Danganronpa Another Episode: Ultra Despair Girls Review

Set between Danganronpa: Trigger Happy Havoc and Danganronpa 2: Goodbye Despair, Danganronpa Another Episode: Ultra Despair Girls is the first game in the series that introduces third person exploration and combat, whilst retaining the bonkers anime storytelling of the previous entries in the series. As a complete newcomer to the series, I have to admit that bonkers is barely a strong enough word to convey how I felt about Danganronpa: Another Episode, and if you find yourself playing the game without any context from the wider series, you may find (as I did) that it will take some time to get used to.

So what is it? Well, its hard to summarise, but basically Danganronpa Another Episode: Ultra Despair Girls features a macabre tale about an island-city called Towa, and a group of sinister children who call themselves The Warriors Of Hope. Seeing all adults as demons, these children plan to use an army of Monokumas (robotic bears with sharp claws and glowing red eyes) to kill all the adults on the island in order to create a haven for children such as themselves. Players take on the role of Komaru Naegi, a girl who has been mysteriously imprisoned on Towa for over a year, and must seize the opportunity to escape when a Monokuma breaks into her apartment.

She is soon armed with a megaphone hacking gun by the mysterious Byakuya Togami and joined by the quiet yet totally psychotic Toko Fukawa (and her alternative personality, Genocide Jack) and the conversation between these characters becomes the main driving force behind the game. Danganronpa: Another Episode is dialogue heavy, with full voice acting in English or Japanese, and in the main, the story is interesting. The setting is truly appalling, and there are bodies and baddies all over the place, so watching how Komaru and Toko handle the dire situation they are in is where most of the reason for playing lies.

The gameplay fails to match the standard set by the story however, and considering this was originally a PS Vita game, it’s easy to see why. There is very little variety among the enemies, and the shooting is dull, flat and one-dimensional, clearly belying the simplistic gameplay that is needed to avoid frustration when making a handheld shooter. During any fight scene, Komaru can switch with Toko who instantly transforms into Genocide Jack for a limited time (whilst her battery charge lasts) and can use a brutal melee attack to brutalise enemies, which is much more fun.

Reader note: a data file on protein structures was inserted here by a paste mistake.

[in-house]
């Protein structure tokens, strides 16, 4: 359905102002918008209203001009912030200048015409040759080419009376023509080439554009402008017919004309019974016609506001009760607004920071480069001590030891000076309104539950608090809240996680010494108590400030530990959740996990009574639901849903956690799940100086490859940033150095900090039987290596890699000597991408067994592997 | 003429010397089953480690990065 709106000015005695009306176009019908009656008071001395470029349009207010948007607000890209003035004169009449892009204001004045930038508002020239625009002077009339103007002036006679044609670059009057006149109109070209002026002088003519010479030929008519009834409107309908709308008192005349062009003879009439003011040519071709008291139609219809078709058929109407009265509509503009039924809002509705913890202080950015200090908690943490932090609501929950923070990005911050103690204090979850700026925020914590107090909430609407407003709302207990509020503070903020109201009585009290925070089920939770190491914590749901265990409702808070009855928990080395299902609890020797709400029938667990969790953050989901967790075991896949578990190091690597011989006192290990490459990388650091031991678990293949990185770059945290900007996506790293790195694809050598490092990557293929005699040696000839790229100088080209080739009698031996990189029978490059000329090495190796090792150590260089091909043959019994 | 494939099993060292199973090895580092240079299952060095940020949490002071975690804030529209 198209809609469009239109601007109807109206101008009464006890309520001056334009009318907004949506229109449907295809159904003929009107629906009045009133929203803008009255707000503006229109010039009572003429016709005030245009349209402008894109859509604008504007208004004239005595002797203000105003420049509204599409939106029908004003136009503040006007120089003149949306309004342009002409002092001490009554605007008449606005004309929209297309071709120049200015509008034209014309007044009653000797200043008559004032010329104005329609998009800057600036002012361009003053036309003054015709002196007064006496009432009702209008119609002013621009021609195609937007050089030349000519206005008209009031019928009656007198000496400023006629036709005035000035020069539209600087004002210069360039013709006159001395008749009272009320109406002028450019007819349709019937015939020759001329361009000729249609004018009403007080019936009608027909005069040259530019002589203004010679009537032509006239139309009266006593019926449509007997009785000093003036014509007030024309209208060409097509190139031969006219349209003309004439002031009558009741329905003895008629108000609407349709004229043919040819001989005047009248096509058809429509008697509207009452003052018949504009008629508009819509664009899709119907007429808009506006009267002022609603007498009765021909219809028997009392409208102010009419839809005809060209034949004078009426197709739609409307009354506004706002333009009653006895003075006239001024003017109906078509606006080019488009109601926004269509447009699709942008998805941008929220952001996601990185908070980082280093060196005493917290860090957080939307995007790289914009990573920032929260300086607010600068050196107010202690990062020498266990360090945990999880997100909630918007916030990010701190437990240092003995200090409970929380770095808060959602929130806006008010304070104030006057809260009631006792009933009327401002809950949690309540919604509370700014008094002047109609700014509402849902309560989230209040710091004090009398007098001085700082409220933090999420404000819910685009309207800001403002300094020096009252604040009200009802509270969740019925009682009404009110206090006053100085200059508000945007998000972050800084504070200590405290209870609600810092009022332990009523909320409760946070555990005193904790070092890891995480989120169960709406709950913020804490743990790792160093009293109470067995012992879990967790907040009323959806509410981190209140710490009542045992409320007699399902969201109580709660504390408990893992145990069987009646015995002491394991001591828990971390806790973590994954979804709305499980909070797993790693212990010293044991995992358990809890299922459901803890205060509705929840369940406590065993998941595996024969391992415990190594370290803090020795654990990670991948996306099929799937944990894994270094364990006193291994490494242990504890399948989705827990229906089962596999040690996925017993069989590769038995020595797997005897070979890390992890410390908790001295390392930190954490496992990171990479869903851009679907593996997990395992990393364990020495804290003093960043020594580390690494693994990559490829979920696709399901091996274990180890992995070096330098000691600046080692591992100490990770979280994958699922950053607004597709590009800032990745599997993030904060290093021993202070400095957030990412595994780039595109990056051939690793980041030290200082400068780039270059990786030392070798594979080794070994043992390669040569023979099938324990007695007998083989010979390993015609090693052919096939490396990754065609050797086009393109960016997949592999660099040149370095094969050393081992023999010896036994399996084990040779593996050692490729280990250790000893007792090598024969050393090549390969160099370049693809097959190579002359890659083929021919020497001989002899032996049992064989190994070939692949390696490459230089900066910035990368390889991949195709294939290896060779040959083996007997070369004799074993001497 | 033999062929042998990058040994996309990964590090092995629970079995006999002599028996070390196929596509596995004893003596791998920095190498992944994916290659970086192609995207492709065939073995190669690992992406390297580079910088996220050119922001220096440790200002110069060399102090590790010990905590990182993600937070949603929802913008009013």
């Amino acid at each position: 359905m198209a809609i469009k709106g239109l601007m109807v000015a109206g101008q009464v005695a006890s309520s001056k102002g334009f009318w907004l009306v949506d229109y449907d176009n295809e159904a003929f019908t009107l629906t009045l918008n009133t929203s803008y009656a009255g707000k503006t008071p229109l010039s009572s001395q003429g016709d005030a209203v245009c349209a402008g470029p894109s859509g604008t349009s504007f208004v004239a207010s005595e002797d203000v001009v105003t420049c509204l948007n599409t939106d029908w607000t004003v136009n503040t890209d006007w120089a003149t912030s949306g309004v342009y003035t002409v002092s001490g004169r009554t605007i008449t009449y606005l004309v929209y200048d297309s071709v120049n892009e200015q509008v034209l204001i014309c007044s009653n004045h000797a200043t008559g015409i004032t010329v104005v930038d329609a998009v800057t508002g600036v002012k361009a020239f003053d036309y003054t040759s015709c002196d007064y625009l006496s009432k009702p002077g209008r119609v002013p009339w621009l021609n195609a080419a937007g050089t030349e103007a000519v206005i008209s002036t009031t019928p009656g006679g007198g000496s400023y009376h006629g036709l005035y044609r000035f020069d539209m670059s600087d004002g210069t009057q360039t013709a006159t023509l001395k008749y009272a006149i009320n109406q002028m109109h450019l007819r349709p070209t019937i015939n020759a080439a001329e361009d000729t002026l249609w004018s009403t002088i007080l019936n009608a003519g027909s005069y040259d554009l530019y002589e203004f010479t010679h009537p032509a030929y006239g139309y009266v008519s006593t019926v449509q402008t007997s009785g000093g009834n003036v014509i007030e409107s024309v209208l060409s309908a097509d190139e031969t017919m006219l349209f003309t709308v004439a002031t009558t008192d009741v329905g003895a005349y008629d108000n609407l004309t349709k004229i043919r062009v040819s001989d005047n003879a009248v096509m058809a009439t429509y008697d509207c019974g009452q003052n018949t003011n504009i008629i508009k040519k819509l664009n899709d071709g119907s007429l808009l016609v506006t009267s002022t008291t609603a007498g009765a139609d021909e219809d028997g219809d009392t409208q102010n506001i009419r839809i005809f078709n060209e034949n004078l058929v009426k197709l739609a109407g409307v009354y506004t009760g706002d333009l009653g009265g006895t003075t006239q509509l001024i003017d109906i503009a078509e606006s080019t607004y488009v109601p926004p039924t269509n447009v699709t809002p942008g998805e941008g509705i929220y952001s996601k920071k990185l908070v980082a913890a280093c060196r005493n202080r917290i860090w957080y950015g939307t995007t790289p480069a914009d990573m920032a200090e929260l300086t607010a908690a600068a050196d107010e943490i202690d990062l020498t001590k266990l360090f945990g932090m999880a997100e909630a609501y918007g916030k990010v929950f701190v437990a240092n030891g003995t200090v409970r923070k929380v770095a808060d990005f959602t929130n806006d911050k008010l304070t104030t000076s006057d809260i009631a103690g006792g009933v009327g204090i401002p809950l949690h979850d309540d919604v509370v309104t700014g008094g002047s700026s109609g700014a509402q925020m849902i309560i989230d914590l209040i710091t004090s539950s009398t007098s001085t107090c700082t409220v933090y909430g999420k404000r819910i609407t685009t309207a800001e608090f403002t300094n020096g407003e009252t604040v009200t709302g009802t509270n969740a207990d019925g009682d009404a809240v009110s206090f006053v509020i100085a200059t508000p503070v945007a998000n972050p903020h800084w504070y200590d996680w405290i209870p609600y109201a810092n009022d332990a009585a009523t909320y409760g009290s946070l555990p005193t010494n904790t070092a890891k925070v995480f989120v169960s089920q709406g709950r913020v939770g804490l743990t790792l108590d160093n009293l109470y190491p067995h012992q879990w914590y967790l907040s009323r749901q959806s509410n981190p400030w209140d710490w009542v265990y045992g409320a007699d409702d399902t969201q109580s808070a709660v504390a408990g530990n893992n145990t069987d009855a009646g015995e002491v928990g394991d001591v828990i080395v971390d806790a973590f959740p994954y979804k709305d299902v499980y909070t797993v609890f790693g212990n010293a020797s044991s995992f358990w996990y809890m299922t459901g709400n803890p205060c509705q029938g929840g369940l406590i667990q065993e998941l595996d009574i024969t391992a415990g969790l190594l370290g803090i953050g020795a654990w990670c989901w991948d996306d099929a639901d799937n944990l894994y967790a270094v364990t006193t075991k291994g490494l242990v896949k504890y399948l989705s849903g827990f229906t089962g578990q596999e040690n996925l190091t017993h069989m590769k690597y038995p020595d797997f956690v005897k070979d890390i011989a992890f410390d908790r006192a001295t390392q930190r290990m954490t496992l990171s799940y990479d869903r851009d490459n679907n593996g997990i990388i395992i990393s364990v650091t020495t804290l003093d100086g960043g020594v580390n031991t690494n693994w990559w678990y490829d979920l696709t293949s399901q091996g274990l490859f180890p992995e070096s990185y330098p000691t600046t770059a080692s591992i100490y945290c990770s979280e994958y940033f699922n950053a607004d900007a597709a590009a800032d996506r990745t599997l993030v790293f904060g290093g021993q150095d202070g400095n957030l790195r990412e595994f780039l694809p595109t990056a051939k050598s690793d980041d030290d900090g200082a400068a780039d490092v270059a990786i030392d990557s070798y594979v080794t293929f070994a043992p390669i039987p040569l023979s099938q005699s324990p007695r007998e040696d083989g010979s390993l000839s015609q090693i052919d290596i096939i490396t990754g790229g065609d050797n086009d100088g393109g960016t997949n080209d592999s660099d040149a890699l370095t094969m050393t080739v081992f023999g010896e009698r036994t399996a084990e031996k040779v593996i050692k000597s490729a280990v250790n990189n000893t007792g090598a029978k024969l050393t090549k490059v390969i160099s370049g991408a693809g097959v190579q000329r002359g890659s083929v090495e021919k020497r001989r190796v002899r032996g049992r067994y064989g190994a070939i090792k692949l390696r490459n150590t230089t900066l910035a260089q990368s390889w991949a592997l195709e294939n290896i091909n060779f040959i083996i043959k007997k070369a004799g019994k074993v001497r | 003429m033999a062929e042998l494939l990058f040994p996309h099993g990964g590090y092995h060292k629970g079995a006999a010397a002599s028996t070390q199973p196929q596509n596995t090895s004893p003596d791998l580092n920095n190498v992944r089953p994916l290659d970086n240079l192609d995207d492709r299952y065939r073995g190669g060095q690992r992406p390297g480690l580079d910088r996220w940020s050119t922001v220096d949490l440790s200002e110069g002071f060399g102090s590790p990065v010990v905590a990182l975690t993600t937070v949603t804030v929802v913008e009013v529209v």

Komaru herself defeats the hordes of Monokumas using her hacking gun, which in itself can be equipped with a varied range of “Truth Bullets.” The main shot simply destroys Monokumas, but more interesting options allow players to force them to dance, take control of them or set fire to them. The gun is used in other ways too, with an early “Move” bullet being used to flip distant switches. Several of these Truth Bullet modes lead to interesting ways to defeat enemies (especially where bosses are concerned) but none of the modes outside combat are especially varied or interesting.

I was quite disappointed not to see better use of Genocide Jack, considering how much more fun and effective her means of dispatching enemies is, especially considering the transition to a legitimate home console. Thankfully, there are some other means by which Danganronpa mixes things up, including via strange pseudo-stealth sections that have Komaru hacking an arcade machine and then using it to plot the movements and view angle that Monokuma in the next room have. This is hardly rocket science, but in a game that has otherwise quite crappy combat, it does at least introduce another way to proceed forwards.

Graphically, I did appreciate some of the unique artwork that Danganronpa Another Episode: Ultra Despair Girls features, but the in-game graphics themselves are broadly quite poor in my opinion. The levels are incredibly basic and made up largely of long, dull corridors and large, featureless rooms in the main, with a few exceptions. In-game cut scenes are a bit better, with good use of the manga style to display facial expressions and animations, which in turn enhanced the dialogue and story elements that I’ve already described. In addition, there are several scenes throughout the game that feature full anime sequences, and these are fantastic.

Danganronpa also features a soundtrack that has a lot of positives. The music is pretty nutty and not exactly to my taste, but what it does do is suit the visual style and the story being told, and it further creates a feeling of desperation during fight scenes. Music aside, the voice acting is excellent, with every line (and there is a lot of it) fully voiced. Sound effects are good too, and overall the entire aural experience throughout Danganronpa Another Episode: Ultra Despair Girls is quite strong.

In conclusion, I found Danganronpa Another Episode: Ultra Despair Girls to be a dark and disturbing experience that was interesting enough to keep me engaged throughout the twenty hour story. Unfortunately, I had to force my way through what I felt were pretty tiresome shooting sections, but credit to the developers, they have attempted to spice things up a bit by introducing variable elements. This is simply a hangover of the game having been released first as a PS Vita game, and to boot, that release was around three years ago.

REVIEW CODE: A complimentary Sony Playstation 4 code was provided to Bonus Stage for this review. Please send all review code enquiries to editor@bonusstage.co.uk.

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